Sponsor still values NASCAR despite recent declines
Despite recent declines in attendance and TV ratings, the soft-drink company remains bullish on the stock-car set. Earlier this month, Coke signed a new deal with track operator Speedway Motorsports Incorporated (SMI) through 2015. Terms call for a consolidated contract – rather than the previous arrangement of signing individual deals with various SMI tracks – encompassing six speedways: Atlanta; New Hampshire; Infineon (Sonoma, Calif.); Las Vegas; Charlotte and Texas. Coke also retains naming rights to the Memorial Day weekend race in Charlotte.
Neither SMI nor Coke disclosed financial terms. Industry analyst Tim Conder of Wells Fargo Securities wrote in a recent report that sponsorship renewals are seeing less than 5 percent increases of late due to the economy and smaller TV audiences. Before the recession, sponsorships at SMI and elsewhere in NASCAR were valuable enough to warrant 10 percent annual gains, known as escalators.
Even if the Coke extension provides a smaller financial gain, it’s still a sign of optimism, Conder and the companies believe. “The pullback in corporate spending seen in 2009 appears due to corporate budget constraints, not declining interest in NASCAR,” Conder notes.
Ben Reiling, Coke’s director of motorsports, confirms that view.
Of the new deal, he says, “It strengthens our position in the sport of NASCAR and with the fans. The spirit of the relationship is as important as anything else and this will have us working better at the corporate level with (SMI).”
Renewing the SMI agreement maintains Coke’s widespread interest in NASCAR. The soft-drink company is the official drink of NASCAR through its arrangement with the sanctioning body, runs an expansive advertising and promotional campaign through its Coca-Cola Racing Family and has exclusive concession rights and other advertising tie-ins with eight tracks owned by SMI rival International Speedway Corporation (ISC).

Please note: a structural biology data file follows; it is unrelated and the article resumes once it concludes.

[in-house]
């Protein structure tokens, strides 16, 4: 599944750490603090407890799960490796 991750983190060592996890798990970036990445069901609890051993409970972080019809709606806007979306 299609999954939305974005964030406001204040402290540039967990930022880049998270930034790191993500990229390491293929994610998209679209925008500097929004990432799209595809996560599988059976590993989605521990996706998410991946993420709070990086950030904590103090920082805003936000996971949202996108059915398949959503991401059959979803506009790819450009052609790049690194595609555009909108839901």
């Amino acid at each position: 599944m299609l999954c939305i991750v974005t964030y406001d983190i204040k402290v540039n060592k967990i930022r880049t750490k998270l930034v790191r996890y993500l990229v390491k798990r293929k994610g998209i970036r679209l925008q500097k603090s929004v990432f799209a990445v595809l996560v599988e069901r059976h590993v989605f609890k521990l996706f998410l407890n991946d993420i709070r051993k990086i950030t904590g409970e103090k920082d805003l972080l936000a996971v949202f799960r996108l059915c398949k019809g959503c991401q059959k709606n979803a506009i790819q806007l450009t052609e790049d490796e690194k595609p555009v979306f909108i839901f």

The latter deal includes corporate naming rights for ISC-owned Daytona International Speedway’s summer Sprint Cup race through 2017. In addition, two more ISC tracks, Talladega and Watkins Glen, will begin relationships with Coke next season. Those various deals lend credibility to recent statements by Reiling and others at Coke that the company remain confident in NASCAR’s future.
Still, Coke and other sponsors, as well as the track operators, hope to see a turnaround in attendance soon. Companies want bigger audiences to hear their advertising – and, in Coke’s case, they also hope to sell more of their products at the track with more fans on-hand. For SMI and ISC, the need is obvious: more tickets sold means more revenue, plus higher prices for corporate sponsorships.
Those rosy prospects are likely on hold for at least another year or so. In the Wells Fargo Securities analysis issued this month, most of the figures related to attendance and ticket sales were discouraging.
For all of 2009, the most recent figures available, attendance and event-related revenue fell by 13.3 percent and 15.5 percent compared with the previous year. And it’s worth remembering that 2008 was hardly a banner year itself, as the country was already feeling pinched by a recession.
SMI executives anticipate another decline in ticket revenue this year, with ticket prices lowered, on average, by 4 percent to 5 percent to spur sales.
In recent years, SMI has worked with Coke and other sponsors to create special concessions and ticket offers to entice fans to come to the races. Coke has also made targeted appeals to NASCAR fans by offering unique memorabilia through its My Coke Rewards program. More recently, using social media, the company has encouraged fans to come walk the track at various speedways on race morning free of charge. In Atlanta, 3,500 fans took a morning stroll around the track, Reiling says.
“It’s another way we can help them enjoy the sport,” he says. “You get a real appreciation for the banking and the curves.”
Coke is banking on that appreciation from NASCAR fans for many years to come.